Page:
The Utah State Board of Education revised its “educational equity” rule during its Feb. 1 meeting to be in line with the state’s new anti-DEI law. But it was already on the chopping block prior to the law’s passage.
There were accusations that it was in conflict with a state law passed in 2023. And on Jan. 11, the board voted 8-7 to keep the rule, but they signaled changes could be coming.
The original rule defined educational equity as “acknowledging that all students are capable of learning and distributing resources to provide equal opportunities based upon the needs of each individual student. Equitable resources include funding, programs, policies, initiatives and supports that recognize each student’s unique background and school context to guarantee that all students have access to high-quality education.”
The rule is now called “Equal Opportunity in Education,” matching language in the new law, which was called “Equal Opportunity Initiatives.”
The phrase “educational equity” has been removed entirely. The new focus is defined as “acknowledging that all students are capable of learning and may need additional guidance, resources, and support based on their academic needs.”
During the board’s more than 7 hour discussion about the rule, board member Cindy Davis said, “ultimately, this is a training rule,” referencing training for educators.
Instead of instructing educators about “fostering a learning environment and workplace that are safe and respectful of all students and educators,” as was in the original rule, now training is to focus on creating “a learning environment which is safe, conducive to the learning process, and free from unnecessary disruption.”
The original rule also required educators to be trained in “implementing principles and strategies of inclusion, as they pertain to students and educators with diverse abilities and backgrounds.” The update focuses this section exclusively on students with disabilities.
And instead of promoting “viewpoint diversity,” educators are to be taught how to “promote the examination of various viewpoints on a topic in an impartial and politically neutral manner.”
The list of things that educators can’t be taught in professional training was expanded. The content now matches the list of “prohibited discriminatory practices” in the state’s anti-DEI law. This includes any training with diversity, equity and inclusion in its name.
Like the law, the updated rule says schools and districts can have offices or employees that provide support, guidance and resources to students, as long as they’re focused on all students.
Darlene McDonald, a community activist and director of 1Utah Project, was a vocal advocate for the original rule. While she was open to changing it, she said in a statement the amended version “is no longer a rule worth defending.”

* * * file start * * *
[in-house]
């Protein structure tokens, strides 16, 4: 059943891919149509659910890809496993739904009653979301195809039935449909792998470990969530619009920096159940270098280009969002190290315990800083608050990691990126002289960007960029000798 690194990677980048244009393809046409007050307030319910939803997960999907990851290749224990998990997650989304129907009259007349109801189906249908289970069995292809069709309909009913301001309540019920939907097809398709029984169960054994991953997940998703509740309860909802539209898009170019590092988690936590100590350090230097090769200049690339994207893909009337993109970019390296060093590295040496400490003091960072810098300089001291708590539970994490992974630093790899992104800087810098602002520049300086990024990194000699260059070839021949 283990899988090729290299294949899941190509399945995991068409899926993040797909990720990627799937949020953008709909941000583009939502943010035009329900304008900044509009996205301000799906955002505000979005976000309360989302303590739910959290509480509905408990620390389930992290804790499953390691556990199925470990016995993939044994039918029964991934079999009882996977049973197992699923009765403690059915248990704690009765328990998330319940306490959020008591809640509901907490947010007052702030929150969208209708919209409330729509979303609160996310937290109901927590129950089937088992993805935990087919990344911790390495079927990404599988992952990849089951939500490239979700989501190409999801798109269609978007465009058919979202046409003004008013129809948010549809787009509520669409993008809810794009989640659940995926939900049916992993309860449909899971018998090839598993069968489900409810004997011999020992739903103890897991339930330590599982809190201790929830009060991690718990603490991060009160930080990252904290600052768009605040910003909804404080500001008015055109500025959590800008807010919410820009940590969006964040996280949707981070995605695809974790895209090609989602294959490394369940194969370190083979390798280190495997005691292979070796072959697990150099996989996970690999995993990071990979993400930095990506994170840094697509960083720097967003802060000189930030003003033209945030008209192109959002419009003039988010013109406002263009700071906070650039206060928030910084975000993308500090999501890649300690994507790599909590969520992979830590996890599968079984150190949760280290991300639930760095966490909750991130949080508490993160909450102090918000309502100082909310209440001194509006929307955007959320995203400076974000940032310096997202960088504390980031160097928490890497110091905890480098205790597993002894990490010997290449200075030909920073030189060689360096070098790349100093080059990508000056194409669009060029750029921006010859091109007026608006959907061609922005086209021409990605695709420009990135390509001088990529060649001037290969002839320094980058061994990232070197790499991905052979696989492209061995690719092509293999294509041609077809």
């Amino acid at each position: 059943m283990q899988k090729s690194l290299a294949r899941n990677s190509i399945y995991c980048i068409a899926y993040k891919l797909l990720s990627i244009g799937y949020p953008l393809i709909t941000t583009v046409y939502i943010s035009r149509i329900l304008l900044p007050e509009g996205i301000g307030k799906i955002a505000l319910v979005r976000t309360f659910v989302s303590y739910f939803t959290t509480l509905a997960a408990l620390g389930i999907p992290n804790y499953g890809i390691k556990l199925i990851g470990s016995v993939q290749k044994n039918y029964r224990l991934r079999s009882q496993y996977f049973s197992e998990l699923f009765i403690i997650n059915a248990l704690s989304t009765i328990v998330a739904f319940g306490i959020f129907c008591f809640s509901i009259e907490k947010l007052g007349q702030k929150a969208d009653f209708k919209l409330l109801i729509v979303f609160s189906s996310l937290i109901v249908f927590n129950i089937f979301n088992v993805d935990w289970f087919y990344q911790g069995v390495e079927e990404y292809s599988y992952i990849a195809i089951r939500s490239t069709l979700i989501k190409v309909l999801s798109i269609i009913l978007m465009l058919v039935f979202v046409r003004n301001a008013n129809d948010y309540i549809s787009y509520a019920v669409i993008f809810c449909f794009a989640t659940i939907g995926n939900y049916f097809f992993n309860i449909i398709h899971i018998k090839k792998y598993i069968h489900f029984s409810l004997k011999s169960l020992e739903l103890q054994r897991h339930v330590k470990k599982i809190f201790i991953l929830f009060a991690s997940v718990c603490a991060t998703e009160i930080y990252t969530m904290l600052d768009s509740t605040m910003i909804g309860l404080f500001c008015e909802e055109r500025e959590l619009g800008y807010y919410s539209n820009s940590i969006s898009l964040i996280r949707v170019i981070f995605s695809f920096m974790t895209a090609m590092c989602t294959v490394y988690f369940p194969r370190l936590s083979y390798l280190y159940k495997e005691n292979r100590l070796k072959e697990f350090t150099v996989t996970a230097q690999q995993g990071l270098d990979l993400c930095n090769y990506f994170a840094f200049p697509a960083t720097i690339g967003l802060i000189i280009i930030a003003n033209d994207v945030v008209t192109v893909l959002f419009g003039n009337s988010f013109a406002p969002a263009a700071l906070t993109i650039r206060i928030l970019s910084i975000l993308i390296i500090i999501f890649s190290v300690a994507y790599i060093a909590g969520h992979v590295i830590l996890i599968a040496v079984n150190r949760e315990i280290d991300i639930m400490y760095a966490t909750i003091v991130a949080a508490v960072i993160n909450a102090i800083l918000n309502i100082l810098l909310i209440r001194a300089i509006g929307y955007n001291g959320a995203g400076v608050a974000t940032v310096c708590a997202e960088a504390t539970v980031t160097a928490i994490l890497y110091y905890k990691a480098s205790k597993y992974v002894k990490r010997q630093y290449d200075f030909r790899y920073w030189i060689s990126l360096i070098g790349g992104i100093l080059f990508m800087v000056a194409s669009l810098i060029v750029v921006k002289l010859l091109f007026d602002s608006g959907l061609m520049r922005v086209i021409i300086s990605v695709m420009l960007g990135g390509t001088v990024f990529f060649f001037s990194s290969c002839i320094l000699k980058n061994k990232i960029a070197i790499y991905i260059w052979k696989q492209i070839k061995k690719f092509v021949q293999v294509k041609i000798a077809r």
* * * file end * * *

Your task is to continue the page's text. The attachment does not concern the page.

McDonald said the original provided students, educators and schools with “the necessary tools to handle emerging social issues.” The new one, “is simply a copy and paste” of the state’s new law and strays from the original intent of the rule. She said the board should change the name of the rule “to reflect what it really is, Administrative Rule R277-328 Culture War in Schools.”
In an interview with KUER, McDonald said the decision felt like a “gut punch.” and offers less clarity. McDonald got emotional reading through what was deleted, including a line that required teachers to be trained on “acknowledging and respecting differences by looking for the good in everyone, including oneself, and showing due regard for feelings, rights, cultures, and traditions.”
After the board voted to keep the rule in January, she was hopeful about any possible changes. But what the board created is a completely new rule that undid all the work that went into creating the original in 2021.
The vote to adopt the amended version was 10-4. Board members Emily Green, Christina Boggess, Joseph Kerry and Natalie Cline were against it.
Boggess proposed they postpone making final changes until their meeting the next day given how long that day’s board meeting had been. But others didn’t want to leave it as unfinished business. Kerry also wanted to put the brakes on things since the new anti-DEI law had just been passed and he said the state’s higher education was still figuring out what this law meant for them.
“If there’s some unspoken reason why we’re, we’re moving like the barn’s on fire. I don’t understand it,” Kerry said.
Lawmakers had proposed a bill to reauthorize every state agency’s rules, except for the State Board of Education’s educational equity rule. That bill was circled the day before the board’s meeting. Per state code, the public can still weigh in on the amended rule for the next month.